What is liver disease?
Did you know that alcohol consumption causes 20% to 50% if liver damage? Your doctor may have just told you that your liver is failing. This means that your liver is not able to properly filter your blood and help support your other organs. This can lead to damaging effects to the rest of your body. Let’s take a closer look at liver disease.
Liver disease can be inherited or caused by a variety of factors that damage the liver, such as viruses and alcohol use. Obesity is also associated with liver damage. Over time, damage to the liver results in scarring (cirrhosis), which can lead to liver failure, a life-threatening condition.
The liver is the largest hard working organ in the body. It is about the size of a football that sits just under your rib cage on the right side of your abdomen. It is made up of 2 parts: the left lobe and the right lobe. The liver is essential for digesting food, getting rid of our body of toxic substances and storing energy for the body to use when needed.
What are the causes of liver disease?
There are many causes and some main ones lead to liver diseases are:
Parasites and viruses can infect the liver, causing inflammation and that reduces liver function. The viruses that cause liver damage can be spread through blood or semen, contaminated food or water, or close contact with a person who is infected. The most common types of liver infection are hepatitis viruses, including:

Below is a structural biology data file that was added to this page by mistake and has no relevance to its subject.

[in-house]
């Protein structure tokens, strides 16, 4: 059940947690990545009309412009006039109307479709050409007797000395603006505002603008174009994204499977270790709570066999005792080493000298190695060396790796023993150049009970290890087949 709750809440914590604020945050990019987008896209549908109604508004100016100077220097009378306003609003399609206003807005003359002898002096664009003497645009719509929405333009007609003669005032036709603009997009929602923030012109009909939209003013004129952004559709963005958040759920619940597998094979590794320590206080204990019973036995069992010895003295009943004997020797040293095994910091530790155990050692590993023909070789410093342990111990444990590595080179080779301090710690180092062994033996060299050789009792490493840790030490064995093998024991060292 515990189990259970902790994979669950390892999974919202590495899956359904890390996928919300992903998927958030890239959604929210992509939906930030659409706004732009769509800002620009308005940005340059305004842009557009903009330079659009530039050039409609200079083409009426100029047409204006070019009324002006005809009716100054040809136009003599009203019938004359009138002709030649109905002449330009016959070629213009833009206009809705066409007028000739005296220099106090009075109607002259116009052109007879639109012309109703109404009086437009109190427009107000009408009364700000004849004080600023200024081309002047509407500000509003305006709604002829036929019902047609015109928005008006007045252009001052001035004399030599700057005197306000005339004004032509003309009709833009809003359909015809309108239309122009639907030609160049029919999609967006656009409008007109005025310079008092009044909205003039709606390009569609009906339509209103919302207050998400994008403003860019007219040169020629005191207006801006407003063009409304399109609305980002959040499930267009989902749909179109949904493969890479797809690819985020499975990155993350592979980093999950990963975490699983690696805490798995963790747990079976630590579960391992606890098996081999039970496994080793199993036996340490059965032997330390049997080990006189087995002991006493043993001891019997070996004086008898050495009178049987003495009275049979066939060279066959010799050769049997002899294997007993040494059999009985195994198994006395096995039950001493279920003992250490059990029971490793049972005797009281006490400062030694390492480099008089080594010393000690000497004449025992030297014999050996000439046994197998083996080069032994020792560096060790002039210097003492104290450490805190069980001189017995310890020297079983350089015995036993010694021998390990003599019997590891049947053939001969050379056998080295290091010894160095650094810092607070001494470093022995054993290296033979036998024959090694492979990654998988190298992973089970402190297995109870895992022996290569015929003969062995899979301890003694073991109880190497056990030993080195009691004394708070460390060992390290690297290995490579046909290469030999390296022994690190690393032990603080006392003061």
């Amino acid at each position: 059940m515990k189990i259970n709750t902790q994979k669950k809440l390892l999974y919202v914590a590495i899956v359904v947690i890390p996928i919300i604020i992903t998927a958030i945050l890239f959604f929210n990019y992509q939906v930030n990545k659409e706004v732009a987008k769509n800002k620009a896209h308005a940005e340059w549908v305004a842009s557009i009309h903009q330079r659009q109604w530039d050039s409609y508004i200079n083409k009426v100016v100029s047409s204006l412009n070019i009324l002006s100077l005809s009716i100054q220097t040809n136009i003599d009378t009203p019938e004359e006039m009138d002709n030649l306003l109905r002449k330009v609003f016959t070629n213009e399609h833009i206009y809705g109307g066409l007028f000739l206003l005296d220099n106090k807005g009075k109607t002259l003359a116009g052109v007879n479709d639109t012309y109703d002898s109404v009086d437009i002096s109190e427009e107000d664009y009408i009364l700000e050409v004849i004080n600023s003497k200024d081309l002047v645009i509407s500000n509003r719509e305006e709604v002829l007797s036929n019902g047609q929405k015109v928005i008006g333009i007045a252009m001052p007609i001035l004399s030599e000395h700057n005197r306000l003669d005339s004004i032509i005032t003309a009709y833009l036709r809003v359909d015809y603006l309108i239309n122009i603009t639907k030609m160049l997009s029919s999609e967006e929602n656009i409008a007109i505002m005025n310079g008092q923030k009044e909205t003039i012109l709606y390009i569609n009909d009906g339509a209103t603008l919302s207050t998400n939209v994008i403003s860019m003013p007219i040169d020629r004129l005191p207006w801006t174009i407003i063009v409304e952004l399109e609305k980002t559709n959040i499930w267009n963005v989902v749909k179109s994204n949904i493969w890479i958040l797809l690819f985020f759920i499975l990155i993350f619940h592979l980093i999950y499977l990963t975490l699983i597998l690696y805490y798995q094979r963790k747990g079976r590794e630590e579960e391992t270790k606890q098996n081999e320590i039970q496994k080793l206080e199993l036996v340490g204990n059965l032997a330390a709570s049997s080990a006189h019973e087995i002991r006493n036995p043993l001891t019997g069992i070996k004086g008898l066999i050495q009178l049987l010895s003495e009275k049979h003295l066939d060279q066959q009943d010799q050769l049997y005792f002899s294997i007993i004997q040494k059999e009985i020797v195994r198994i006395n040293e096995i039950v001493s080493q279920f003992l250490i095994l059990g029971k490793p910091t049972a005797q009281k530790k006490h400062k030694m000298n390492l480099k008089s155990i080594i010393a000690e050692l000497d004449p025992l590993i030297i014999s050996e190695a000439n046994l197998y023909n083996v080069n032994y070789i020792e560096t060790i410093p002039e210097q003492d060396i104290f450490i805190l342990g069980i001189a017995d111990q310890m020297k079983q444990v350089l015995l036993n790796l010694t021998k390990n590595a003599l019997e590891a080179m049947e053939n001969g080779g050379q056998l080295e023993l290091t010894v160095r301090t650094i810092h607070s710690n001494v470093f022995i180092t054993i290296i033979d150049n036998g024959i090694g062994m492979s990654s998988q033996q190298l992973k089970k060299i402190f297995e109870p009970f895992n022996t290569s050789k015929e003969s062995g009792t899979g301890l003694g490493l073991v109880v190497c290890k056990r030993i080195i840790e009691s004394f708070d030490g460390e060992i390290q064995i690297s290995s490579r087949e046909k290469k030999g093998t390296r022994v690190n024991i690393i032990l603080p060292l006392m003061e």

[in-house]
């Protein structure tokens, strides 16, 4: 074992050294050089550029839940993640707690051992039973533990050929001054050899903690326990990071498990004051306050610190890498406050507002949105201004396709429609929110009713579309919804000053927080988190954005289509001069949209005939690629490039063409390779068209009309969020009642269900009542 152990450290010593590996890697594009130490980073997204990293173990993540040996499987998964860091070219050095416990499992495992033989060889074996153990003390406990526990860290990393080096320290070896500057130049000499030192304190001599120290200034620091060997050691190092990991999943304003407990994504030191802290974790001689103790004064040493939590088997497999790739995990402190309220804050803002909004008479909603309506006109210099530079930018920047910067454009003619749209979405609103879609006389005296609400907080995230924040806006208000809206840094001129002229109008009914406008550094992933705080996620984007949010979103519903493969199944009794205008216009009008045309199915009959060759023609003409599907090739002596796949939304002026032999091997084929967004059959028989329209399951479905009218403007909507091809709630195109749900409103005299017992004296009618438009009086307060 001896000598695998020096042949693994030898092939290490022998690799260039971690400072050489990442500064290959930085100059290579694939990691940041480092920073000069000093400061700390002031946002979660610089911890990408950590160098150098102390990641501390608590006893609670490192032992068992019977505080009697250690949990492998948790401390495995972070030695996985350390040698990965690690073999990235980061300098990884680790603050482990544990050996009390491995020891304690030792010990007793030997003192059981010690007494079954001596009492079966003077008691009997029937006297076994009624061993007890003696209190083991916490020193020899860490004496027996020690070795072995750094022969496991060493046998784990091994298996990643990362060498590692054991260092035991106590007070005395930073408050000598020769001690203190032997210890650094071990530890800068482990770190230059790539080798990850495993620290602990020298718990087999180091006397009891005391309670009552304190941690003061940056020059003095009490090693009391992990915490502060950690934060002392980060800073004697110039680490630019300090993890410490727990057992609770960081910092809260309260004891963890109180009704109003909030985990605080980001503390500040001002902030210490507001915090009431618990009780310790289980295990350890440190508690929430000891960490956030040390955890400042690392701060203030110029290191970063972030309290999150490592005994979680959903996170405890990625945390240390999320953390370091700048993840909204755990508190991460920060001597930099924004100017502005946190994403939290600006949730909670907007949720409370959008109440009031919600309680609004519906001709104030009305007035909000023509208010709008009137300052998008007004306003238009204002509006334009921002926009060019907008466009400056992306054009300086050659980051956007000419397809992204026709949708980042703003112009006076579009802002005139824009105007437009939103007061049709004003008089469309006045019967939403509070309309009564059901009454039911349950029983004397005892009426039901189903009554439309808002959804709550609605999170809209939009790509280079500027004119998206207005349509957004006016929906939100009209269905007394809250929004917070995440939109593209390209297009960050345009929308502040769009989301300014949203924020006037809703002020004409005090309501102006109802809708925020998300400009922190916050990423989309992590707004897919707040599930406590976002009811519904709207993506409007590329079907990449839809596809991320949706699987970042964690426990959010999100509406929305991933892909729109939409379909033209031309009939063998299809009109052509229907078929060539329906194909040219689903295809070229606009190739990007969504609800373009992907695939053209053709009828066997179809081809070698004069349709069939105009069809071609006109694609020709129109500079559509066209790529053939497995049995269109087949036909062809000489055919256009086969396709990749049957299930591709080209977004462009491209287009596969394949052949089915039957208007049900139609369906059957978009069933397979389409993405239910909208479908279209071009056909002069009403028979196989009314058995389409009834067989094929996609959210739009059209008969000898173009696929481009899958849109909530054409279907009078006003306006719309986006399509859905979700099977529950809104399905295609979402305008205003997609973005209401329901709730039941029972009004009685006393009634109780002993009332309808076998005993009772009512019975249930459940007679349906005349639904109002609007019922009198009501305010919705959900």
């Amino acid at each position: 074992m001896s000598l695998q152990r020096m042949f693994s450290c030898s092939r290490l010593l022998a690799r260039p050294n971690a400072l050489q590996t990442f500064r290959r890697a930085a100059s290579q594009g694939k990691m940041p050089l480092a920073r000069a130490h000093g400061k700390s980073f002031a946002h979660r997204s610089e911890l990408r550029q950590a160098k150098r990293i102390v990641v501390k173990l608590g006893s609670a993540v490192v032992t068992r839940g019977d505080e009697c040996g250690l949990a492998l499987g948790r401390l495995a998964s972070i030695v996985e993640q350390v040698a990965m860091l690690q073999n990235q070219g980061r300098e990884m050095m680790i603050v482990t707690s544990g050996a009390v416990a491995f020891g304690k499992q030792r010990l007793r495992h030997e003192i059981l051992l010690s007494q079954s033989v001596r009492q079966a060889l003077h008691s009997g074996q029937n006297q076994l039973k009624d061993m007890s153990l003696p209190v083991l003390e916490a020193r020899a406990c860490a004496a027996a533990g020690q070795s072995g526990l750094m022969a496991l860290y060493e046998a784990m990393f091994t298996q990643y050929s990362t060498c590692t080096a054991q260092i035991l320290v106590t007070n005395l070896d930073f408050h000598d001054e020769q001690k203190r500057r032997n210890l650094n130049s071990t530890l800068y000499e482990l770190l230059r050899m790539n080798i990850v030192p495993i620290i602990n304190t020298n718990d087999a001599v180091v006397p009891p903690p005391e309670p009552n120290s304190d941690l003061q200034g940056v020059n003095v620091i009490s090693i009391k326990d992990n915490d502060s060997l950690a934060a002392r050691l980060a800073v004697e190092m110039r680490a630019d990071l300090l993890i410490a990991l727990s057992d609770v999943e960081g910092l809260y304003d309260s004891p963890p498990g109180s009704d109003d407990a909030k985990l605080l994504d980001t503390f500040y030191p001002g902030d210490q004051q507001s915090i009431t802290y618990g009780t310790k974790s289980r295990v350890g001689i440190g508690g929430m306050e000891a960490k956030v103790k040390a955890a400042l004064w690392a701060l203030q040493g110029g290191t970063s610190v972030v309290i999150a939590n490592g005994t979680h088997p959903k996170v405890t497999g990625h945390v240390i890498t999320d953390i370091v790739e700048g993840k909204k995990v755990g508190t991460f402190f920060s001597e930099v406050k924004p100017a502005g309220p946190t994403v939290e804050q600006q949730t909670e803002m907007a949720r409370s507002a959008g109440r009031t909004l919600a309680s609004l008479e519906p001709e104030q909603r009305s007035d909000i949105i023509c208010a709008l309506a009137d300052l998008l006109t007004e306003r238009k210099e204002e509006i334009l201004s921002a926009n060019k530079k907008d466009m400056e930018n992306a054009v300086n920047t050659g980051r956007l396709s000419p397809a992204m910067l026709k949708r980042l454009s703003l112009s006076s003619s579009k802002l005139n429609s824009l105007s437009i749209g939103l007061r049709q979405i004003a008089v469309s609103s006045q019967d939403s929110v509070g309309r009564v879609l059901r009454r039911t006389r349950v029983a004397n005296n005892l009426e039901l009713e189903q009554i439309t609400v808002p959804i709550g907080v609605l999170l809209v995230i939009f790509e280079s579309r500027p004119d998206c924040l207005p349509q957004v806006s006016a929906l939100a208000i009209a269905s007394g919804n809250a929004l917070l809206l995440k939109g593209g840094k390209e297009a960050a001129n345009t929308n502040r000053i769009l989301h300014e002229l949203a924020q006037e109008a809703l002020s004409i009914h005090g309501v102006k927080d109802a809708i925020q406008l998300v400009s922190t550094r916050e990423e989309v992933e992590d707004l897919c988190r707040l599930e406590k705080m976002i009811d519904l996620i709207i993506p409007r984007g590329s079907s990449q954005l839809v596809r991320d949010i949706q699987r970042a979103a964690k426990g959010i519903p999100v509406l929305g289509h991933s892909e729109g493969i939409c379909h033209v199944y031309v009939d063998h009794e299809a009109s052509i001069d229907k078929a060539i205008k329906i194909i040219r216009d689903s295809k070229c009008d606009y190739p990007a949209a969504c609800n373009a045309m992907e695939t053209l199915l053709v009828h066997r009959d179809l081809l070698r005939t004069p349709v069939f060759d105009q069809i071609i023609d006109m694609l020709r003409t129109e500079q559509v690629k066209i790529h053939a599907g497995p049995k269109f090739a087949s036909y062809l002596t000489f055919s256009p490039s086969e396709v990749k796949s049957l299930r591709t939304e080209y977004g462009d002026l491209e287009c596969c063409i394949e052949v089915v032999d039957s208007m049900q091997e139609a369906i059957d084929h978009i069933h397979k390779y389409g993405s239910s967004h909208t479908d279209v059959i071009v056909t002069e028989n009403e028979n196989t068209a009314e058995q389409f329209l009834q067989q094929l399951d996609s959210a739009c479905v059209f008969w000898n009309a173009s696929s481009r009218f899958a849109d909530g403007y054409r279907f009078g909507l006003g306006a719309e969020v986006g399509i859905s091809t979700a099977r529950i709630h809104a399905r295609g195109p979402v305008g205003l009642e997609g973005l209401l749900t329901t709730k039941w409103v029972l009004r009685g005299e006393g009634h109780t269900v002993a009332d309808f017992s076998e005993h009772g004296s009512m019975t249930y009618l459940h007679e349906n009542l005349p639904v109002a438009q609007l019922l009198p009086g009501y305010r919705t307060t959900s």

- Hepatitis A
- Hepatitis B
- Hepatitis C
Immune system abnormality
Diseases in which your immune system attacks certain parts of your body (autoimmune) can affect your liver. Examples of autoimmune liver diseases include:
- Autoimmune hepatitis
- Primary biliary cirrhosis
- Primary sclerosing cholangitis
There is an abnormal gene inherited from one or both of your parents can cause various substances to build up in your liver, resulting in liver damage. Genetic liver diseases include:
- Hyperoxaluria and oxalosis
- Wilson’s disease
Additional, common causes of liver disease include:
- Chronic alcohol abuse
- Fat accumulating in the liver (nonalcoholic fatty liver disease)
Who are at risk of liver disease?
People with some factors that may increase their risk of liver disease include:
- Heavy alcohol use
- Injecting drugs using shared needles
- Tattoos or body piercings
- Blood transfusion before 1992
- Exposure to other people’s blood and body fluids
- Unprotected sex
- Exposure to certain chemicals or toxins
- High levels of triglycerides in your blood
Signs and Symptoms
What are the symptoms of liver disease?
Signs and symptoms of liver disease include:
- Skin and eyes that appear yellowish (jaundice)
- Abdominal pain and swelling
- Swelling in the legs and ankles
- Itchy skin
- Dark urine color
- Pale stool color, or bloody or tar-colored stool
- Chronic fatigue
- Nausea or vomiting
- Loss of appetite
- Tendency to bruise easily
When should I see a doctor?
Make an appointment with your doctor if you have any persistent signs or symptoms that worry you. Seek immediate medical attention if you have abdominal pain that is so severe that you can’t stay still.
What are the complications may happen?
There are many complications of liver disease. When your liver starts to fail, your other organs become affected. Here are some complications of acute liver failure:
- Cerebral edema: This is excessive fluid in the brain that can cause pressure in the brain and prevents the brain from getting oxygen.
- Bleeding disorders: Since the liver is responsible for producing blood-clotting factors, acute liver failure will cause uncontrolled bleeding, usually in the gastrointestinal tract.
- Infections: You become more at risk for infections, particularly respiratory and urinary infections